- ISLAMABAD, Pakistan (Reuters)
- Saudi-born militant Osama bin Laden had at least 55 bases or offices
in Afghanistan earlier this year with over 13,000 men, ranging from Arabs
and Pakistanis to Chechens and Filipinos, according to Russian
- A Russian memo to the United Nations, obtained by Reuters
Wednesday, reported that in addition to bin Laden's own men, about 3,500
fundamentalist Pakistanis were in the country as well as Pakistani soldiers
and diplomats it said were working as advisers to the hard-line Taliban
- The memo to the U.N. Security Council, dated March 9,
2001, said most of bin Laden's facilities were in or around the main cities
of Kabul, southern Kandahar, eastern Jalalabad and Mazar-i-Sherif in the
- Most were at former Afghan Army bases, on large former
state farms and in caves in rugged mountain regions. About 150 men are
based in Bagh-i-Bala, the hilltop restaurant that was once Kabul's most
fashionable dining spot.
- It was not clear whether these facilities, part of bin
Laden's al-Qaeda (''the base'') network, were all still in use at the time
of or after the September 11 suicide flights into the World Trade Tower
and the Pentagon in the United States.
- Washington has named bin Laden as the prime suspect in
those attacks and vowed to capture him ``dead or alive'' and punish the
Taliban for harboring him. The Taliban say they have already taken
measures to defend themselves against any U.S. air attack.
- A cover note from Moscow's U.N. delegation said the memo
responded to a 1999 Security Council appeal for information ``on bases
and training camps of international terrorists in Afghanistan'' and on
foreign advisers to the Taliban.
- Pakistani military spokesmen were not immediately
to comment on the list, which named 31 Pakistanis -- from generals to
-- it said were working as advisers in Afghanistan.
- Pakistan, the only country in the world that still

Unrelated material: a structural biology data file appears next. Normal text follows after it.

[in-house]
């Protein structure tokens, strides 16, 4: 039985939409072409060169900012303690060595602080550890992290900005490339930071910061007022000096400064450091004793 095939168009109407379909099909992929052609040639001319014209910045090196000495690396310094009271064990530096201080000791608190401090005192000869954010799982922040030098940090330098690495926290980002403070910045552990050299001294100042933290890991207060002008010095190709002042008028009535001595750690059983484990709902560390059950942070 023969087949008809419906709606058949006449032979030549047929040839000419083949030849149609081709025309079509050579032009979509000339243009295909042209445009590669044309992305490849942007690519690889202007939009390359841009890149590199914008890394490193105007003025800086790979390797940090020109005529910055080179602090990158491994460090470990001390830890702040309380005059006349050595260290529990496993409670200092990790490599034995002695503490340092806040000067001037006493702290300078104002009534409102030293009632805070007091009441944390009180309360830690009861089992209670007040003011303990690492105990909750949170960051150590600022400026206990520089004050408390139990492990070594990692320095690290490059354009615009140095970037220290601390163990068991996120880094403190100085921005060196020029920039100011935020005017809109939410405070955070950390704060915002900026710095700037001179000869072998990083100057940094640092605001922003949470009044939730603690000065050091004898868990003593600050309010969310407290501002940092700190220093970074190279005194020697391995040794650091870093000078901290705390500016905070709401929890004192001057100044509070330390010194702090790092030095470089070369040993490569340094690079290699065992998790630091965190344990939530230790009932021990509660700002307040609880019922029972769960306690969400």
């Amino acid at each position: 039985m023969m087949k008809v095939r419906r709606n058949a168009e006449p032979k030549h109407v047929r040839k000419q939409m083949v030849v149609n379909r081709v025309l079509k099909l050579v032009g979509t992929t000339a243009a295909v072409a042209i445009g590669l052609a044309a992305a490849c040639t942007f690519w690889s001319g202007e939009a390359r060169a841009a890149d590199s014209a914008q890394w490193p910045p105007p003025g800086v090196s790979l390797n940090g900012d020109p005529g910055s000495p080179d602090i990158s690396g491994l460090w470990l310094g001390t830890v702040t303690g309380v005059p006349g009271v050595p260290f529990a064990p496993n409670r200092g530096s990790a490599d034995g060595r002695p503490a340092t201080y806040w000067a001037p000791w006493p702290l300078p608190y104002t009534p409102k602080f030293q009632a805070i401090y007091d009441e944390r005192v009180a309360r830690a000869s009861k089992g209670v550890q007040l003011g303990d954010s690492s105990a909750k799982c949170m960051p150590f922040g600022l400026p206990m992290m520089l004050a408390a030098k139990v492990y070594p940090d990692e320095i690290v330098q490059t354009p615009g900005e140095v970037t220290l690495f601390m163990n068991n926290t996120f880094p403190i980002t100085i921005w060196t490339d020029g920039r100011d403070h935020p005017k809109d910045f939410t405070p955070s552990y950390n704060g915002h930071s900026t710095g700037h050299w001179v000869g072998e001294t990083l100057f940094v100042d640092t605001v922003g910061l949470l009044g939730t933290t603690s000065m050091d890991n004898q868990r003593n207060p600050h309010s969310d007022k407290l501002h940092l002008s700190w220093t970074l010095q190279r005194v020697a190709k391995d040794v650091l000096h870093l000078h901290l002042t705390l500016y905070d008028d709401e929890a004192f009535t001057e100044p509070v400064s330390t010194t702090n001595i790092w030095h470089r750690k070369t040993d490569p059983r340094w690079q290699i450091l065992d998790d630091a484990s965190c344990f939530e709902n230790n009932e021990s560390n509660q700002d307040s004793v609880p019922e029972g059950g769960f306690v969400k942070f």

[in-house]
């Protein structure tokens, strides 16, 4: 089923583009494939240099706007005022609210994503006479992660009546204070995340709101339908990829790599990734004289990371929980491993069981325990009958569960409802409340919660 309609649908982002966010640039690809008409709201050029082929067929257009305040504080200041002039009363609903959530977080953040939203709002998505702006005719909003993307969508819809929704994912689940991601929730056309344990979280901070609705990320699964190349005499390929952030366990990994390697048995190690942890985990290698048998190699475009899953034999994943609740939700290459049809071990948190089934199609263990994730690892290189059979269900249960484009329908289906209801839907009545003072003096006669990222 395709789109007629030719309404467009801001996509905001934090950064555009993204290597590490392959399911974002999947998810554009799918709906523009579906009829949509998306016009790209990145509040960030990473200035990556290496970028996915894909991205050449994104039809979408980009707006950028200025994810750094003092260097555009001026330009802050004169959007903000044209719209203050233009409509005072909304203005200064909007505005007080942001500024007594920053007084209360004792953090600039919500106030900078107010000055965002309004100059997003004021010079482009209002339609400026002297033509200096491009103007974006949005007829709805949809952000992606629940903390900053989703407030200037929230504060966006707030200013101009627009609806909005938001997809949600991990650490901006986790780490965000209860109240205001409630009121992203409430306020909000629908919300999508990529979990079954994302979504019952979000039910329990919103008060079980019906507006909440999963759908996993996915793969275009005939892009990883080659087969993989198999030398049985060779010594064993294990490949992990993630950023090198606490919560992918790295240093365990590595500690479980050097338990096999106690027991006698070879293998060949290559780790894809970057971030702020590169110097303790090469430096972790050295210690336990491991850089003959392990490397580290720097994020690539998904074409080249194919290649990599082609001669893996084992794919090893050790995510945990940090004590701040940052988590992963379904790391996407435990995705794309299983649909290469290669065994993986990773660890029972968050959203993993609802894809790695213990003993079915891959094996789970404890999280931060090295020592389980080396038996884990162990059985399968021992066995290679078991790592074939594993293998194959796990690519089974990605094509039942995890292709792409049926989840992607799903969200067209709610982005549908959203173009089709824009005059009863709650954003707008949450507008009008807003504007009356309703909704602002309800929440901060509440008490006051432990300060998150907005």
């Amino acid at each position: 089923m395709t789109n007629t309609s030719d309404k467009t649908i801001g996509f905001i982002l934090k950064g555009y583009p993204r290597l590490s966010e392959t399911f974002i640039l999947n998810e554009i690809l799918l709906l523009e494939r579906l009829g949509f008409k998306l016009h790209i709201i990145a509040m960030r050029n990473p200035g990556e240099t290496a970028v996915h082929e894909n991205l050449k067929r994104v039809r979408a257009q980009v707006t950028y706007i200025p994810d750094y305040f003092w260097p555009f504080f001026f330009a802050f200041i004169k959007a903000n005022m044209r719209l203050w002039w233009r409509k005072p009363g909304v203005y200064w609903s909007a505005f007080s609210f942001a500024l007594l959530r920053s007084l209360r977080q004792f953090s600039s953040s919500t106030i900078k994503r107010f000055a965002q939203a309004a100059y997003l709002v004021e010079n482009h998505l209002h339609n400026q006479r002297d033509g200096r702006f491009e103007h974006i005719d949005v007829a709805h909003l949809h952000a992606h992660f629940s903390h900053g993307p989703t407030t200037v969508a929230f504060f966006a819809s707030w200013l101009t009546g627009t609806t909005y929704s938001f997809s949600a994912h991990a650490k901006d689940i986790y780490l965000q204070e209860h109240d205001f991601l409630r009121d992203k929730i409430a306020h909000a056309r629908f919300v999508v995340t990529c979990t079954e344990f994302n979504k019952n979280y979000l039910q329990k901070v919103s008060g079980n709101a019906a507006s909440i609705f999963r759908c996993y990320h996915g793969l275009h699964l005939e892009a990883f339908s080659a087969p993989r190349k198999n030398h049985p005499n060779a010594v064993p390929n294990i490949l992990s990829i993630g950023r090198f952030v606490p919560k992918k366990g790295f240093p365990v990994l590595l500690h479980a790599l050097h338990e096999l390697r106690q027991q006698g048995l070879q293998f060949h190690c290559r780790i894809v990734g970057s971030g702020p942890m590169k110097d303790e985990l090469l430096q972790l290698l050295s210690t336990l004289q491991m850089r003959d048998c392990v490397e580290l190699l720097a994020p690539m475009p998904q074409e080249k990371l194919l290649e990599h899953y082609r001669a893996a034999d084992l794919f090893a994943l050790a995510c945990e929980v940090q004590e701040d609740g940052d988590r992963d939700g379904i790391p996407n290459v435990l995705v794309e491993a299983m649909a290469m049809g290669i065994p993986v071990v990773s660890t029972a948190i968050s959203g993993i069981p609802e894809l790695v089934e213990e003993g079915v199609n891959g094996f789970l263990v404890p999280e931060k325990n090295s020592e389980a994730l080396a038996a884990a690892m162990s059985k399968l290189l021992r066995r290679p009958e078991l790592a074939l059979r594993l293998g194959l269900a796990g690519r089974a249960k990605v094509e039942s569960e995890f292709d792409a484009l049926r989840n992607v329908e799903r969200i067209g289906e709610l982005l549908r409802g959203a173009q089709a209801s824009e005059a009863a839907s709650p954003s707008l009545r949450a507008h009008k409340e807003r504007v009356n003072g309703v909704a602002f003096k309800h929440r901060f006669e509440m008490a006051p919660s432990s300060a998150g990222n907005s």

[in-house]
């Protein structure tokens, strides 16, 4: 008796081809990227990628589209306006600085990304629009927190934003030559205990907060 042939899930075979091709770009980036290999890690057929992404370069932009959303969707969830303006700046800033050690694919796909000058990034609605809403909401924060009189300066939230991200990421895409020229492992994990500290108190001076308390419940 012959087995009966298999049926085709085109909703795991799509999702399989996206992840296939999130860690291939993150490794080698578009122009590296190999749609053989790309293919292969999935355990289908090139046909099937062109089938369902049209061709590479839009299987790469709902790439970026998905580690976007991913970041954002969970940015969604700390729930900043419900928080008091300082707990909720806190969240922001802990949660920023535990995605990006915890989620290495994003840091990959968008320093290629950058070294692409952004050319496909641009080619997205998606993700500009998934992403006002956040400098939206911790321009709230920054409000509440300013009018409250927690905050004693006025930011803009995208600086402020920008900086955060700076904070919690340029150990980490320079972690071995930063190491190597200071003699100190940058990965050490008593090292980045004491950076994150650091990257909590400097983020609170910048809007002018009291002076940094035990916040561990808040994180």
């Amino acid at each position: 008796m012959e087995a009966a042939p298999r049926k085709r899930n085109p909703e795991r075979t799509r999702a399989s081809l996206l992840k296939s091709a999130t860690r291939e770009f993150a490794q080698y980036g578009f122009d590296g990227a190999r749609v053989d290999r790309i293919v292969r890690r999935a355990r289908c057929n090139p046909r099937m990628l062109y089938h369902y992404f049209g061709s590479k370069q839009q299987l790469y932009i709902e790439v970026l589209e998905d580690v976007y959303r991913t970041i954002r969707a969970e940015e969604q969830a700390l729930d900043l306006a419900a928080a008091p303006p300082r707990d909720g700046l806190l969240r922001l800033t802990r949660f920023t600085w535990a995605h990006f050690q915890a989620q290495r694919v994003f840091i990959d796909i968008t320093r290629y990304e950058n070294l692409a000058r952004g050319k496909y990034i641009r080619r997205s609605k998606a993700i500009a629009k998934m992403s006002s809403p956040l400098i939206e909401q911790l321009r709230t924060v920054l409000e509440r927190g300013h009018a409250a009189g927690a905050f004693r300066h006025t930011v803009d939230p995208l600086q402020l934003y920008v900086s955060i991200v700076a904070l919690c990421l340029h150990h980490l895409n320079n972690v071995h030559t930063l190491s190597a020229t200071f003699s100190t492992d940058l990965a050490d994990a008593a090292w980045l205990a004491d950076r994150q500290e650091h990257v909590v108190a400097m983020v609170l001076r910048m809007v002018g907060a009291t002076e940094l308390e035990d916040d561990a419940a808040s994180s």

the Taliban government, has long been accused of supporting and arming
the movement, but it officially denies any involvement.
- LARGE CAMP OUTSIDE KABUL
- The memo, obtained from the Philippines Defense Ministry
after being cabled there from Manila's mission to the U.N. in New York,
says the focus of bin Laden's forces is at the former Afghan Army Seventh
Division base at Rishkhor, south of Kabul.
- Run by bin Laden's deputy Qari Saifullah Ahtar, it has
7,000 fighters, including 150 Arabs and some Pakistani fundamentalists,
as well as a Pakistani army regiment, the memo said. A nearby camp has
instructors from Libya, Tunisia and Egypt, it said.
- Further south in Charasyab, at a former base for the
anti-Soviet mujahideen, troops included 50 Filipinos and 40 Uighurs from
the mainly Muslim Xinjiang region in western China.
- The memo from Russia, which is fighting Muslim
in Chechnya, reported that at least 2,560 Chechens were serving or training
with the bin Laden organization.
- An unknown number of Czechs and Bulgarians were reported
to be active at a well-defended base in Logar province south of
- Kandahar, the southern city that is spiritual center
for the puritanical Taliban, was mentioned six times in the report, but
without any major military installations.
- In the eastern region around Jalalabad, bin Laden units
were based in the city, in two large Soviet-built state farms nearby and
at former army posts close to the Pakistani frontier.
- PAKISTANI INVOLVEMENT
- Of the 19 camps said to be run by Pakistani
the memo named three militant groups active near Kabul. It did not identify
who ran the other camps.
- Several Pakistani groups have mobilised students at
schools to go and fight in Afghanistan.
- The memo said six Pakistanis had senior posts in the
Taliban military and identified a former royal palace in southwestern Kabul
as ``headquarters of the commander-in-chief of the Pakistani forces in
- It said a Pakistani AWACS reconnaissance plane, of the
type originally provided by the United States to monitor Soviet and Afghan
air activity during the 1980s war, was based at Mazar-i-Sharif in northern
Afghanistan to survey the borders with Turkmenistan and Uzbekistan.
- The memo did not reveal the source of the
- Moscow had close ties with Afghanistan's Khad
service during the 1979-1989 Soviet War and trained thousands of Afghan
leftists at universities in the Soviet Union during that time.
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